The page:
I suck at writing query letters.
Wait, let me rephrase that.
I absolutely suck at writing query letters. Well, that’s not true either. Vlad’s query letter for EGB practically wrote itself–what’s more, the idea that sparked in my brain inspired me to write an excellent query letter and that became the jumping point for me to write the book. I guess that just proves that there is no formulaic way to do these things.
For Roses, it was another story–one that echoed my query writing abilities for Black and White (my first book, about a man who struggles with drug addiction and hears opposing voices in his head–kind of an angel/devil on the shoulder deal). Neither came out very well, as I had an incredibly difficult time condensing an 80 or 90,000 word novel into three paragraphs. I asked for advice from writer friends, and they helped, improving my pathetic little query by leaps and bounds, but when I read it, it didn’t sound like me at all. It sounded (big surprise here) like someone else had written it. But after acquiring the assistance of an incredible, brilliant, insightful, can’t-say-enough-good-things-about-him man named Sachin Waikar (of WriteNow Editorial Services), I finally have the perfect query letter for Roses.
But writing it and mailing it (after careful research on places like Preditors & Editors and Publishers Marketplace), you’re still faced with the task of keeping an organized list of victims…er, of agents.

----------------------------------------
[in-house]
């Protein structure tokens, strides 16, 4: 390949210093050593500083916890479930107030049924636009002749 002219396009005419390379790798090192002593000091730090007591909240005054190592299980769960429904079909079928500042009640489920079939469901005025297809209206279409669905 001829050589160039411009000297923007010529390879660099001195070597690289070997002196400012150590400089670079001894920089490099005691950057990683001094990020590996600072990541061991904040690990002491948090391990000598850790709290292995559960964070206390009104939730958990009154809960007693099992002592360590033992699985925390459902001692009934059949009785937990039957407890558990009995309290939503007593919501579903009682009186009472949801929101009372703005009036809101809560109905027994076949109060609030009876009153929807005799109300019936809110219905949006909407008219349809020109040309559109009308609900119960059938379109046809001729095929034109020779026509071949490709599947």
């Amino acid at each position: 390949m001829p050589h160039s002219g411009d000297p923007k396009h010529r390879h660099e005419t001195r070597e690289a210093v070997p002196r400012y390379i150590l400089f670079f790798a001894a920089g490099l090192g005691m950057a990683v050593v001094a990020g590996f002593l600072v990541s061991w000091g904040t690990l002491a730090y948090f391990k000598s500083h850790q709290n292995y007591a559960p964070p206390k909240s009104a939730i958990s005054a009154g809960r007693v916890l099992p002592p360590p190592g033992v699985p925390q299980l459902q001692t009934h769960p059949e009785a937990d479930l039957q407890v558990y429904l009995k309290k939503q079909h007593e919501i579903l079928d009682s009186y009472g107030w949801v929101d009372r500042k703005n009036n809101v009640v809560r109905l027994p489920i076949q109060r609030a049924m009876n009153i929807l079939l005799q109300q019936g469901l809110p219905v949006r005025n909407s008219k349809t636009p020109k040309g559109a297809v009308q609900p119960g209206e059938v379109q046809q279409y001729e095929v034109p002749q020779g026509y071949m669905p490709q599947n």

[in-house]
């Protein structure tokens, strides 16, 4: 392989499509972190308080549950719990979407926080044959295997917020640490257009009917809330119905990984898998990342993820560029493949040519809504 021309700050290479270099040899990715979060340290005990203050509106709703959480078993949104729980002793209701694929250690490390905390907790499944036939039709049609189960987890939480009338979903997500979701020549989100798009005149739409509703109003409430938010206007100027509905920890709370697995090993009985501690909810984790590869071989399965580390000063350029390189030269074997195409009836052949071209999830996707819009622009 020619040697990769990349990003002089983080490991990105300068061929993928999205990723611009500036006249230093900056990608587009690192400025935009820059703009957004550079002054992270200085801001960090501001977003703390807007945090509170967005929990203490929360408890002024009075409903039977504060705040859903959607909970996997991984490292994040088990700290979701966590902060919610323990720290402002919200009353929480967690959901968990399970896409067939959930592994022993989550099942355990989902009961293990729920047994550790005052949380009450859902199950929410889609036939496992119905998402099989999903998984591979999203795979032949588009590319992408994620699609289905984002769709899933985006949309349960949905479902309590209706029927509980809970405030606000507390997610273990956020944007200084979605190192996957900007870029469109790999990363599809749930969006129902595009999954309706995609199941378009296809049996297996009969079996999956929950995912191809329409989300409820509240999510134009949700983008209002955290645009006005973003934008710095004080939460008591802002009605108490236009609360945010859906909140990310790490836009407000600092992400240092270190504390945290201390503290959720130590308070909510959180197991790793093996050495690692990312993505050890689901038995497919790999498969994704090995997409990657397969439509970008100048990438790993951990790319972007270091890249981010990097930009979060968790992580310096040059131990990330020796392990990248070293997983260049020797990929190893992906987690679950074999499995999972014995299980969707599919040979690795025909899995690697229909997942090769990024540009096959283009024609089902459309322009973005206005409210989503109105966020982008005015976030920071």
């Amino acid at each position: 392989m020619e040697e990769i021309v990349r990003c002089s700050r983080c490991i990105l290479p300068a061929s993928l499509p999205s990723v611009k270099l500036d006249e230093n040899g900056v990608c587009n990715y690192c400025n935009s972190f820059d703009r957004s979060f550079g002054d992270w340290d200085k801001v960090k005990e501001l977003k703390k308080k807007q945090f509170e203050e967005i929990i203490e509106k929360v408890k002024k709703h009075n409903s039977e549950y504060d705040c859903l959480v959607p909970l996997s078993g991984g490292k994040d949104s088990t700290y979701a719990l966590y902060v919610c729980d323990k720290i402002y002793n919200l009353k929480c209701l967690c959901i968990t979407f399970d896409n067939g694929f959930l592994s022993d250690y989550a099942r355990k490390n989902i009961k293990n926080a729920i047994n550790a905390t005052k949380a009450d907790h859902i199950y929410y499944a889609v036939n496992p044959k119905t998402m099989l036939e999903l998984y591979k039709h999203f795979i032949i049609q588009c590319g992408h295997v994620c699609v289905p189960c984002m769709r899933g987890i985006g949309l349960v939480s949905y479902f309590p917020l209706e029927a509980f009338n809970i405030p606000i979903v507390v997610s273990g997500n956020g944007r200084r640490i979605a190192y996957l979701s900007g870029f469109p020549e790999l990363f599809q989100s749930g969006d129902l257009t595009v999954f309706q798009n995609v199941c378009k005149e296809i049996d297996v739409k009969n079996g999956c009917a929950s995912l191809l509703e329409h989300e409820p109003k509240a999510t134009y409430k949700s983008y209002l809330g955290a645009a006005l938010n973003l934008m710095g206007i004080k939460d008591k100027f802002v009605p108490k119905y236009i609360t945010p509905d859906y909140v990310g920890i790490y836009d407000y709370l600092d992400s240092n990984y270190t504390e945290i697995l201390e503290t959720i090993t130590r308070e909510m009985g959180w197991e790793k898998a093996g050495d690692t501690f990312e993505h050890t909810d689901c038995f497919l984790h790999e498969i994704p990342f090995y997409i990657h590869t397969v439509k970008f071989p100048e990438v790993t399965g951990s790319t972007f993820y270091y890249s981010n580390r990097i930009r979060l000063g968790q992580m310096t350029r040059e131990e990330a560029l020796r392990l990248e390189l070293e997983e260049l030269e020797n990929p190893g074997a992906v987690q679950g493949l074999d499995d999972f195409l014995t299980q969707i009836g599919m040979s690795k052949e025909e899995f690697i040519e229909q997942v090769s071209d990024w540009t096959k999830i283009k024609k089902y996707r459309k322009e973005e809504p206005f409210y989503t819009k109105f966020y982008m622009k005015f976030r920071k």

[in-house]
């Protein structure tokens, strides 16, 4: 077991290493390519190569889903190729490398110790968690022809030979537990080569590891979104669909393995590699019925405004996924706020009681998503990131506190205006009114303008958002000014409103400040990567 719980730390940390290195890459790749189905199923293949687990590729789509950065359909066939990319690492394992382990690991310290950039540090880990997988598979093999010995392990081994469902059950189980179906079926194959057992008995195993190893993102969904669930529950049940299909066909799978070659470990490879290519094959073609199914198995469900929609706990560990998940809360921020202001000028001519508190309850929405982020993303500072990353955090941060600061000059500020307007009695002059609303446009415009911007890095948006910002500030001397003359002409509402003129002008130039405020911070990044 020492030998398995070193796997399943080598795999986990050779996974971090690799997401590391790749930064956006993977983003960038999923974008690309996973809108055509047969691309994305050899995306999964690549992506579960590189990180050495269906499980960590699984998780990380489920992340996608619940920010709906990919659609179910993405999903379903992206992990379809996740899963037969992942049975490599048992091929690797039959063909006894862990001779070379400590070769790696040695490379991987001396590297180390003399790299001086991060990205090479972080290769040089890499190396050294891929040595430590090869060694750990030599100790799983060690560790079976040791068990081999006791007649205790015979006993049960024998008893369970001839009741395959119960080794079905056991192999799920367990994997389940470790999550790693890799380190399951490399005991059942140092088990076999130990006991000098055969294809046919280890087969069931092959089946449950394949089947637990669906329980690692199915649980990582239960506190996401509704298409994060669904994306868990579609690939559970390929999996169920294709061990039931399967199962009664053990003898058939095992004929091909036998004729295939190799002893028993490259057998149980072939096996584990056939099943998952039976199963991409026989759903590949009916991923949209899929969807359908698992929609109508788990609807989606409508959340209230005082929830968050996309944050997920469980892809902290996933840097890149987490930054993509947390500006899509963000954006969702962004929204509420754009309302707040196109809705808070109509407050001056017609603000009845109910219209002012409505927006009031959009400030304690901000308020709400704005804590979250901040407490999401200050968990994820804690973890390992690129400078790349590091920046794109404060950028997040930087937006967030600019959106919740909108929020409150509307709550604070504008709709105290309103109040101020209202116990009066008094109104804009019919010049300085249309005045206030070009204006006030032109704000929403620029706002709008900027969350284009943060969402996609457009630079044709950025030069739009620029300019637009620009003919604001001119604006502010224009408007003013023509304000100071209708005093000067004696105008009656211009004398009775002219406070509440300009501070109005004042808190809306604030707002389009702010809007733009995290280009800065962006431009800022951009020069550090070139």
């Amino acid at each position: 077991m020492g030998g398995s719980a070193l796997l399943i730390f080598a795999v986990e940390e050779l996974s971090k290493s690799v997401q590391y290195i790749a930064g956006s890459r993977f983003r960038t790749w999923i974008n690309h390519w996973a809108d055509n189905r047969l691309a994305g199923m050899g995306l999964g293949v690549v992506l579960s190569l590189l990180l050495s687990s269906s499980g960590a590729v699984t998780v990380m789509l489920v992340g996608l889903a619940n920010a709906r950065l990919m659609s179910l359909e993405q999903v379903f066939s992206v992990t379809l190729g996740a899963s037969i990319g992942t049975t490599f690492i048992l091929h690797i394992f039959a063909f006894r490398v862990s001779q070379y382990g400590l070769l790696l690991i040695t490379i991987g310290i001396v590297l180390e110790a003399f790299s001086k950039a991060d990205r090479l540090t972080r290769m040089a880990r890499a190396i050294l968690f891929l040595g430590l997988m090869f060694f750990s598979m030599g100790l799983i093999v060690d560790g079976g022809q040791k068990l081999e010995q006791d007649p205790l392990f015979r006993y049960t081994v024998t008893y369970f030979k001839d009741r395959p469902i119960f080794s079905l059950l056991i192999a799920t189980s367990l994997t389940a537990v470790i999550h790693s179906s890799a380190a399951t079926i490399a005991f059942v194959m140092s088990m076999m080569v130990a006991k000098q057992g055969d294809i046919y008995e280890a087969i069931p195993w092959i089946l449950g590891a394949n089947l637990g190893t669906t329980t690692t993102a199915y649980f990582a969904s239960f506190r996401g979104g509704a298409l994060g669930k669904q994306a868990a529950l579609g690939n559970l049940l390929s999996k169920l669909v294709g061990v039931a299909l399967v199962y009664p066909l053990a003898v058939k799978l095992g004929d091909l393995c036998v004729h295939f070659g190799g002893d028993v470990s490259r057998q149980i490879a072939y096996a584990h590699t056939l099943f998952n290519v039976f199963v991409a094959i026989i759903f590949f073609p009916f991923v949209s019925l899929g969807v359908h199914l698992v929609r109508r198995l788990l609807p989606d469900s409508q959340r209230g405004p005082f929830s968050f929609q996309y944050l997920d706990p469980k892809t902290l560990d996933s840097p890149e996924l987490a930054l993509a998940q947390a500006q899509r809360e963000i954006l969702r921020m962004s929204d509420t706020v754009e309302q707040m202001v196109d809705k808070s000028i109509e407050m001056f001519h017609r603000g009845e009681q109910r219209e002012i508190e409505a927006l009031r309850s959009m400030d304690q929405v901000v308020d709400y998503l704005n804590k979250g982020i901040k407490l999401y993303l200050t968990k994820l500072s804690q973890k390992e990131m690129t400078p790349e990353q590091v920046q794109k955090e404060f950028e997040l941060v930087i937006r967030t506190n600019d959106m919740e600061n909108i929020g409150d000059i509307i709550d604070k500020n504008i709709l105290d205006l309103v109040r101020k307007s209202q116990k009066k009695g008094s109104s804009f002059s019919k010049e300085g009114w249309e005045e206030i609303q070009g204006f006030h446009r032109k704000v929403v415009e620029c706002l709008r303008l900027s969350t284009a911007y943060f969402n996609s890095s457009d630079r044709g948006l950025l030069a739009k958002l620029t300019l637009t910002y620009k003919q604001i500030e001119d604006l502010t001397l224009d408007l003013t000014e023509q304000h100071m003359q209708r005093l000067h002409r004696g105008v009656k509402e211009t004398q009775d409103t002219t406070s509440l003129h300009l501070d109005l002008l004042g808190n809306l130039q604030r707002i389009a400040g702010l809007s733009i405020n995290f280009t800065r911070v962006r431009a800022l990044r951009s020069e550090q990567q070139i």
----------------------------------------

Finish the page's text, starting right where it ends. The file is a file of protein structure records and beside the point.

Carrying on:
When I queried B&W I sent that sucker to everyone in the publishing industry that claimed to represent authors (Well, almost everyone–I did manage to skip the scammers). It was a mistake not to research them, but I was still a little fledgling writer and didn’t know any better. A big downside was that I didn’t keep a list of who I’d sent a query or pages to, when, how much of the book I’d sent, etc. It was incredibly confusing. With Roses, I’ve been much more organized. I have a detail, organized list of agents I’ve researched thoroughly and believe they would be a good fit for my work. I’ve got their contact info in a Word document, along with when I queried them (and how: e-query or snail), what their response was, how many pages I sent & when, along with the date 10 weeks from the time I sent it out, so I have a reminder of when I should drop them a quick, polite note to see if they’ve read it yet and are interested, etc.
Many authors have different methods of keeping tabs on their queries, but I’d wager that all those methods have one thought in mind: keep a list of victims, even if it’s just scribbled down on the back of an envelope. It’ll save you a lot of heartache and a ton of embarassment (I accidentally queried several agents twice with B&W).
Besides, I’m a Virgo…we love this organizational stuff.